About the Club
History of Trinity College's Boat Clubs
A Few Interesting Notes
The "Trinity Boat Club" dates from 1825 and was usually called First
Trinity after 1833.
The Second Trinity Boat Club was first formed in 1831, but did not have a continuous
existance until 1840. The Club consisted of Scholars and friends reading for
an honours degree. In those days the majority of students were reading for an
"ordinary degree" and so those who were reading for honours were in
the minority. Second trinity was disbanded in 1876 for lack of support but,
even then, its First Boat was still in the First Division.
The Third Trinity Boat Club was formed in 1833. Membership was soon confined
to those members of the college who had been to Eton or Westminster. In spite
of this, in the early years, Old Etonians and Old Westminsters could join First
or Second Trinity. Some were members of two Clubs. Third Trinity was an important
club rivaling First Trinity.
It is interesting to note that in 1897 a "Trinity College Boat Club"
was formed, so that First and Third Trinity could send combination crews to
row at Henley or in other regattas.
In general, there was insufficient time between the summer races and Henley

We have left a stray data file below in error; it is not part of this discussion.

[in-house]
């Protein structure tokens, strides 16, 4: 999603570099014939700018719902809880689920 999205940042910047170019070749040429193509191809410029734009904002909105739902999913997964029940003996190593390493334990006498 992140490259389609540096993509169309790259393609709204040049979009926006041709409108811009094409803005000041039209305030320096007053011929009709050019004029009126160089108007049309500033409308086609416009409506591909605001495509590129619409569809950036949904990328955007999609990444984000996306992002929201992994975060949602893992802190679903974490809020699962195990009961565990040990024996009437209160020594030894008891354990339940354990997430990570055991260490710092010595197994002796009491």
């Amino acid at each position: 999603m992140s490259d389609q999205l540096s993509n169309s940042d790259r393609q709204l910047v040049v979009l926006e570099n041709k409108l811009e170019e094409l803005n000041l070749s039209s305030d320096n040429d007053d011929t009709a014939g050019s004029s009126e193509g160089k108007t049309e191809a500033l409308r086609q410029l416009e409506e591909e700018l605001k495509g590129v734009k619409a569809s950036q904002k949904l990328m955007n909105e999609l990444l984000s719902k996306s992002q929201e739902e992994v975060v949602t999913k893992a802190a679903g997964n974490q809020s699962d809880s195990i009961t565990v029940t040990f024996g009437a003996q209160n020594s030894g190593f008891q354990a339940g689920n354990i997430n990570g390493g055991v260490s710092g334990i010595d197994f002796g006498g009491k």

to train these crews. In 1899 a combination crew was entered for the Grand and
the Stewards, but was beaten in each event, while First Trinity won the Thames.
The Next year, however, the combined First and Third Trinity crew won the Thames
and the Visitors.
After the Second World War, during a time of austerity, it was decided that,
in 1946, to amalgamate First and Third Trinity. The thinking at that time was
that it would be cheaper to send crews to Henley if the clubs were amalgamated.
Also, the concept of two boat clubs in one college was out of date. The elite
nature of Third trinity, whose membership was only drawn from what were the
two greatest rowing schools, was criticised.
The Third trinity Boat House was next to the present Club Boat House; and was
eventually sold to St. Catherine's College Boat Club.
In 1839 The Trinity Boat Club (First Trinity) won the Grand Challenge Cup in
the first Henley Regatta (not made "Royal" till 1851). The crew rowed
in a boat named the Black Prince. They defeated the other three entries, who
were Wadham College Oxford, Braesnose College Oxford and the Oxford Etonian
Crews from Trinity have won the Henley Grand Challenge Cup five times: First
Trinity four times and Third Trinity once. It is amusing to note that when First
Trinity won the Grand in 1854 they were stroked by H.R.M. Jones, an Etonian
member of Third Trinity who was made a "temporary member" of First
Trinity for the summer.
The 1849 Boat Race was an extremely fine race won by Cambridge. All the members
of the crew were from Trinity: seven from Third trinity and two, including the
cox, from First Trinity.
Last century Trinity dominated Cambridge rowing and on some occasions the Clubs
combined to make up crews to win races against the rest of the university.
In 1889 the first six boats on the river at the conclusion of the May Races
were Third Trinity, First Trinity, Trinity Hall, Pembroke, Caius and Jesus.
The successes of Third and first Trinity were celebrated by a joint bump supper
in hall and the letting off of fireworks on the backs.